ers delight tho ee. In franklin Park the
flowers nnrronnd"thn fnnntnln in tho center.
a pink, white, and golden rim. whilo tho'jokoand embroidery for 33 cents which aro
maplo trees some of the finest specimens-
put lortn tneir green wing-like blossoms.
Tor loveliness no city can como up any
where near Washington, with its ample Capi
tol grounds, public gardens, resTvntions, and
public squares, each of which is decorated
or soon will be v ith tbo choicest blossoms of
many lands. Tho well-kept grass of tho
Capitol grounds, tho coping wall, with
English ivy. and tho stone ventilating
towers on tho west sido of the grounds, aro all
ideally beautiful. Tho "grotto" is something
of n "make believe." but there is not a child
in Washington would exchange it for oven a
stalactite room from Luray Cave.
It will soon bo timo for tho Marino Band
out-of-door concerts on theso grounds on
Wednesdnjs of every week, and then tho joy
of tho inhabitants of Capitol hill will be com
plete, for everv man, woman, and child on
the hill is glad" when Spring comes and re
news the jouth of their favorite re-ort around
Thcv Abuse the c.
Tacitus- Mo;t women are better out of their
houses than in them.
Victor Hugo- Men aro women's playthings;
women are the devil's.
Balzac: Women gelling over their follies
aro getting over their love.
La Rochefoucauld Yirtuo in women is per
haps a question of tcmicramcnt.
Bourget. Tho only person who can cure ono
of a woman is that woman herself.
Russian Proverb. Alwajs beat jour wife
before breakfast; also before supper.
Balzac: Among joung girls every man,
scoundrel though Lo be, is still a lover.
A. do Mu'set: A woman forgives every
thing but the f at that jou do not covet her.
As to Lacing Corsets.
If a corset is laced every time it is put on it
will give the be-t satisfaction. Tho corset
must ndapt itself to tho waist for fit and form.
Tho houo dresses are alwajs looser than any
other, nnd corresponding ease in the corset is
conducive to comfort and appearance. When
the trim street suit or the smart evening dress
is put on it is tno work of a moment to draw
tho laces tight at tho lelt and looe top and
bottom for a small waist, full hips and fulhr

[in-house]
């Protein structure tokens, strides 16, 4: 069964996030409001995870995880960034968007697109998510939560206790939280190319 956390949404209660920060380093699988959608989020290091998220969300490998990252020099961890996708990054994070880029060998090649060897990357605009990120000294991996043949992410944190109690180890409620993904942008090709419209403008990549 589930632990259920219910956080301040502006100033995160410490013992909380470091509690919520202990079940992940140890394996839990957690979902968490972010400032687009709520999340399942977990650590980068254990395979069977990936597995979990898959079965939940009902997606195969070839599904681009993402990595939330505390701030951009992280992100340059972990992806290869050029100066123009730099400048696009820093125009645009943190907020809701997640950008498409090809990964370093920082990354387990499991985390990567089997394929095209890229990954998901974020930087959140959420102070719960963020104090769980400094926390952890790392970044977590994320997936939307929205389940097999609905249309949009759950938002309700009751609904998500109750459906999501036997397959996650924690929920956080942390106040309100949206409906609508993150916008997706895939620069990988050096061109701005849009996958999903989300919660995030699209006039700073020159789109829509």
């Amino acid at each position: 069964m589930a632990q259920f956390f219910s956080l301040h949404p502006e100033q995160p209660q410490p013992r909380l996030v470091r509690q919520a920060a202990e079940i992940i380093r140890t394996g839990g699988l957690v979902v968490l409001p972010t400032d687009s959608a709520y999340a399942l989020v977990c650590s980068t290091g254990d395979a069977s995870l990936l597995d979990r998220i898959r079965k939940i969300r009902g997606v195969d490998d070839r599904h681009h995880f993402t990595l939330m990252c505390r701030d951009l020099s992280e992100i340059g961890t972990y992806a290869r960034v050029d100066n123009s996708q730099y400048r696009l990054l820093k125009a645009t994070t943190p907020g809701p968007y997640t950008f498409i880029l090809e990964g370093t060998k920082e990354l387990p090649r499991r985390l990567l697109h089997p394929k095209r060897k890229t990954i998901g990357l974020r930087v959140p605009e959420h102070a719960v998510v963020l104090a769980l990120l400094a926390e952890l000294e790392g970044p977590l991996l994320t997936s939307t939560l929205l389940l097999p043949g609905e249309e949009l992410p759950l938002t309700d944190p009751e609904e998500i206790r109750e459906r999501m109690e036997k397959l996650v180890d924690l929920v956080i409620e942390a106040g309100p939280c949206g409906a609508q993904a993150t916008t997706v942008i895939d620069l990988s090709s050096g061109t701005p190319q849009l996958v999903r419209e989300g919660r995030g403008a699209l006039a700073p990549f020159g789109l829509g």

bust and tie them in front, with tho knot
under the skirt hook. This is tho way tho
Trench demoi-elies get their exquisite figures.
Gladstone's daughter, Mrs. Drew, tells us
that tho veteran retired statesman is orderly
in his habits and believes in doing only ono
thing nt a time. There i3 nothing peculiar or
elaborate. Mrs. Drew observes, in Mr. Glad
stone's method of working. Interruption is
almost fatal to him, but his power of concen
tration is so great that conversation, so long
as It is consecutive, may buzz around him
without disturbing him. He is unable to di
vide tho machinery of his mind, as so many
can do. working several smaller parts nt onco;
ho concentrates tho wholo upon one thing.
cal flow's Hirthdnv.
Tho children of tho various juvenile or
ganizations of tho city will celebrate tho
birthday of Xeal Dow on next Saturday after
noon, tho 21th instant, at 2 o'clock, la Wes
lev Chape, by a mass-meeting, under the
management of Mrs. Alfred Yiood, superin
tendent of tho W. C. T. U. of this District.
Tho organizations to take part aro tho Band
of Hope, Junior Rechabitcs, Junior Templars,
Lojal Legion, and Moody's Bov Choir. There
will bo n brass band in attendance.
If jou take The Times and want to help
it, speak to the adv crtiscr about the paper
when von purchase.
As to Dressing Quicklv.
A woman of tho world, savs tho Tribune,
almost invariably can effect tho most rapid
changes of toilet, for it is a part of her creed
to dress quickly and appropriately for nny
function. The rustic beauty may require an
hour or so in which to dress for a ball, may
linger ov er her Sunday dressing until she is
lato for church, and may keep the other mem
bers of the family waiting whenever she is to
appear in public, mil idy. on the contrary,
sereno in the consciousness of lcing perfectly
attired for every occasion, considers flfteen
minutes to be nn amplo allowance for
take possession of his goodly acres, the rich
estate ot which ho was solo heir and which
his foot had not trodden sinco a boy. He bad
been a. trav cler in foreign lands for jears.
Occasionally they had heard of him at somo
distant point, and now suddenly and unex
pectedly ho appeared in their midst, como to
claim his own. In thoso early days he and
Mabel had been inseparable. Then thero had
been a childish quarrel, and they had
separated now to meet ajain alter all this
Iapso of v cars, sho a woman ot 20 and -f, ho
a man of 20. Would ho find her changed,
sho wondered, as in the afternoon sho
wandered down to tho drawing room to wait
her guest's arrivak Busy with her thoughts,
she scarcely raised her eyes until she had
crossed the room, whore sho might watch the
carriage-drive and so prepare herself for his
coming, and then for tho first timo sho saw
her foresight was in vain. Mr. Bonsart stood
before her. A faint start was all tho outward
sign sho gavo before sho gracefully extended
her hand and bade him welcome.
"I am afraid I startled jou; but I was very
unfashionably early, and so told the servant
not to tell you of my presence. I have been
wondering. Miss Sewell. during theso few